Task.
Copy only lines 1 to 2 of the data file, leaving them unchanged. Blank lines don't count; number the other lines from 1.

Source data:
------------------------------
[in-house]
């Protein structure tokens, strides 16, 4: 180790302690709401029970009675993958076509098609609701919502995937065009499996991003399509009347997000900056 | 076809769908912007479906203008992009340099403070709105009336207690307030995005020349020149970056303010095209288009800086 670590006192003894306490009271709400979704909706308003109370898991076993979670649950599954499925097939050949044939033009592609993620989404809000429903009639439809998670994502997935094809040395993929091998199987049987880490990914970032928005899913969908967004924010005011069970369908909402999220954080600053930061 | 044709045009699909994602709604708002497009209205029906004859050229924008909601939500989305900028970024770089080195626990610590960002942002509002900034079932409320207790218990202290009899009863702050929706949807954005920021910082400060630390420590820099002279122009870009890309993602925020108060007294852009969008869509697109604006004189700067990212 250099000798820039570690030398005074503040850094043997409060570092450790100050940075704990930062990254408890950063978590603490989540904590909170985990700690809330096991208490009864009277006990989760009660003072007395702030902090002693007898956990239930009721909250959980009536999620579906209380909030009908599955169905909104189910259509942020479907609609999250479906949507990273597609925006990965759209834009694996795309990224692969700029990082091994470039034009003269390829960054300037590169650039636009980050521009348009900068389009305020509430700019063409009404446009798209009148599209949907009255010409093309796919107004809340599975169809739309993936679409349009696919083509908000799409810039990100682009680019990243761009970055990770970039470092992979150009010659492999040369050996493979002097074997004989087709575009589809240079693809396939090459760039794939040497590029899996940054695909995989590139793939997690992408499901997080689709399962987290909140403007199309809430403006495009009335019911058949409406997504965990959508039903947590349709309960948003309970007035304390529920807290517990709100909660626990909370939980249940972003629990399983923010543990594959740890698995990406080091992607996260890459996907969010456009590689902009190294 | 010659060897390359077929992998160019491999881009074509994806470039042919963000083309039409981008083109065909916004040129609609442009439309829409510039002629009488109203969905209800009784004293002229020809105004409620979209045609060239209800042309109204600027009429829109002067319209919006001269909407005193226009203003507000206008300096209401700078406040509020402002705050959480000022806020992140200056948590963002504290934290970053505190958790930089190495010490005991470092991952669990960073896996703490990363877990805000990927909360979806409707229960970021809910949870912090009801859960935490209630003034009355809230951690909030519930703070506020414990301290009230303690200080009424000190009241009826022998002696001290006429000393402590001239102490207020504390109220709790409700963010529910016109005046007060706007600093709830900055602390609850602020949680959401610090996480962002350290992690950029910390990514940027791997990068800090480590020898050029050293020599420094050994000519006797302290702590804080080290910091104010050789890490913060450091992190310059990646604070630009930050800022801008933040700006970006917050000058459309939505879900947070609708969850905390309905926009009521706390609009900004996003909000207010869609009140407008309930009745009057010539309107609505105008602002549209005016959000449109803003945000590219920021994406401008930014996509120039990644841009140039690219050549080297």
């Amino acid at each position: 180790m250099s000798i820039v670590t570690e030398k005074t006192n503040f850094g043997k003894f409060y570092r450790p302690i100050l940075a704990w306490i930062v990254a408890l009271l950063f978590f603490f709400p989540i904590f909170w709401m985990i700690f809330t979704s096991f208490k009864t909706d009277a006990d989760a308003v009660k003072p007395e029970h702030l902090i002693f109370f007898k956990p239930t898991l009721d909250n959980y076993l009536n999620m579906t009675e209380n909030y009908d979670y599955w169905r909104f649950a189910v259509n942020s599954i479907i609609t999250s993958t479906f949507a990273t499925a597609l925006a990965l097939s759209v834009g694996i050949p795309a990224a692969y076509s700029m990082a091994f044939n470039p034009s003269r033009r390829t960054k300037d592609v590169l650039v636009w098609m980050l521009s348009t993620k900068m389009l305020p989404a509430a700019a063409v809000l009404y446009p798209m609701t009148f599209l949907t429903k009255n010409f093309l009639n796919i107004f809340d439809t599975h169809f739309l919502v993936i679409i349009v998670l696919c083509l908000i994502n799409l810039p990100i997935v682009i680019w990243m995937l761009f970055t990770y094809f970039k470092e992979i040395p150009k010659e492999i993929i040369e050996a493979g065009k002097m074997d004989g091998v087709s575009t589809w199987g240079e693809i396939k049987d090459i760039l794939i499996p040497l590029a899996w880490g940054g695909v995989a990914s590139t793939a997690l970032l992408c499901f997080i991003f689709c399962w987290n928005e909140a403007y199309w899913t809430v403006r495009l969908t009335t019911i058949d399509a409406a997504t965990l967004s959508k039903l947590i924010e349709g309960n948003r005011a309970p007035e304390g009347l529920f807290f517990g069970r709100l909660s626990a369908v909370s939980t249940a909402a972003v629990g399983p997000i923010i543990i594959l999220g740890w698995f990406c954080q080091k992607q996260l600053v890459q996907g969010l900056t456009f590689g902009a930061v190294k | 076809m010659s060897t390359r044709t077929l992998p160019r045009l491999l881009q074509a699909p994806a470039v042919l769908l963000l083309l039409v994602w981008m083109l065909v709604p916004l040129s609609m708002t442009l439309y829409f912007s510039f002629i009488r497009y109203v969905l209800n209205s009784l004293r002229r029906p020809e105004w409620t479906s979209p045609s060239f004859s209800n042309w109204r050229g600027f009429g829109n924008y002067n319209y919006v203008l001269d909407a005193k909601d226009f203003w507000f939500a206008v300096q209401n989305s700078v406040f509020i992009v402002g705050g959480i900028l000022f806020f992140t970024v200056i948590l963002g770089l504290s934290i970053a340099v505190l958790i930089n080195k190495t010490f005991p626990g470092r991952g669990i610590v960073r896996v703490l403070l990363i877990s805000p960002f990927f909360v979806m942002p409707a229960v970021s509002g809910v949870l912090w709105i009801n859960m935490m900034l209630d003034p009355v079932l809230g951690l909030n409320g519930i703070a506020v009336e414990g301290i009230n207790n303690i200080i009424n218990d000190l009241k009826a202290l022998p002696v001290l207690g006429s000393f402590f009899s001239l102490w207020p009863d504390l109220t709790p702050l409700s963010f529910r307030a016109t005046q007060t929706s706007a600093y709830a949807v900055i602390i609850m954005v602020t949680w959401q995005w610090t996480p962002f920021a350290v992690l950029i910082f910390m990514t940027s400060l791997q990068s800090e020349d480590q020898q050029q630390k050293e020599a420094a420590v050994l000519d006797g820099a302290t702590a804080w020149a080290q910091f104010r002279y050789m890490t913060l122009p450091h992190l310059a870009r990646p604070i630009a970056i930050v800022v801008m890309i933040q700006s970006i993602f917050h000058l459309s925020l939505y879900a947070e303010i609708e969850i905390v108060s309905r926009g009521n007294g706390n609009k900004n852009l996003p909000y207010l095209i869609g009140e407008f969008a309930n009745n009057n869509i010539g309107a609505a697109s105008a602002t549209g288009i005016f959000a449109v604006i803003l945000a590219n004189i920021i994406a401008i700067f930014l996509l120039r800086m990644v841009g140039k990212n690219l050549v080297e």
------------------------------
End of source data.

[in-house]
């Protein structure tokens, strides 16, 4: 180790302690709401029970009675993958076509098609609701919502995937065009499996991003399509009347997000900056 | 076809769908912007479906203008992009340099403070709105009336207690307030995005020349020149970056303010095209288009800086 670590006192003894306490009271709400979704909706308003109370898991076993979670649950599954499925097939050949044939033009592609993620989404809000429903009639439809998670994502997935094809040395993929091998199987049987880490990914970032928005899913969908967004924010005011069970369908909402999220954080600053930061 | 044709045009699909994602709604708002497009209205029906004859050229924008909601939500989305900028970024770089080195626990610590960002942002509002900034079932409320207790218990202290009899009863702050929706949807954005920021910082400060630390420590820099002279122009870009890309993602925020108060007294852009969008869509697109604006004189700067990212 250099000798820039570690030398005074503040850094043997409060570092450790100050940075704990930062990254408890950063978590603490989540904590909170985990700690809330096991208490009864009277006990989760009660003072007395702030902090002693007898956990239930009721909250959980009536999620579906209380909030009908599955169905909104189910259509942020479907609609999250479906949507990273597609925006990965759209834009694996795309990224692969700029990082091994470039034009003269390829960054300037590169650039636009980050521009348009900068389009305020509430700019063409009404446009798209009148599209949907009255010409093309796919107004809340599975169809739309993936679409349009696919083509908000799409810039990100682009680019990243761009970055990770970039470092992979150009010659492999040369050996493979002097074997004989087709575009589809240079693809396939090459760039794939040497590029899996940054695909995989590139793939997690992408499901997080689709399962987290909140403007199309809430403006495009009335019911058949409406997504965990959508039903947590349709309960948003309970007035304390529920807290517990709100909660626990909370939980249940972003629990399983923010543990594959740890698995990406080091992607996260890459996907969010456009590689902009190294 | 010659060897390359077929992998160019491999881009074509994806470039042919963000083309039409981008083109065909916004040129609609442009439309829409510039002629009488109203969905209800009784004293002229020809105004409620979209045609060239209800042309109204600027009429829109002067319209919006001269909407005193226009203003507000206008300096209401700078406040509020402002705050959480000022806020992140200056948590963002504290934290970053505190958790930089190495010490005991470092991952669990960073896996703490990363877990805000990927909360979806409707229960970021809910949870912090009801859960935490209630003034009355809230951690909030519930703070506020414990301290009230303690200080009424000190009241009826022998002696001290006429000393402590001239102490207020504390109220709790409700963010529910016109005046007060706007600093709830900055602390609850602020949680959401610090996480962002350290992690950029910390990514940027791997990068800090480590020898050029050293020599420094050994000519006797302290702590804080080290910091104010050789890490913060450091992190310059990646604070630009930050800022801008933040700006970006917050000058459309939505879900947070609708969850905390309905926009009521706390609009900004996003909000207010869609009140407008309930009745009057010539309107609505105008602002549209005016959000449109803003945000590219920021994406401008930014996509120039990644841009140039690219050549080297």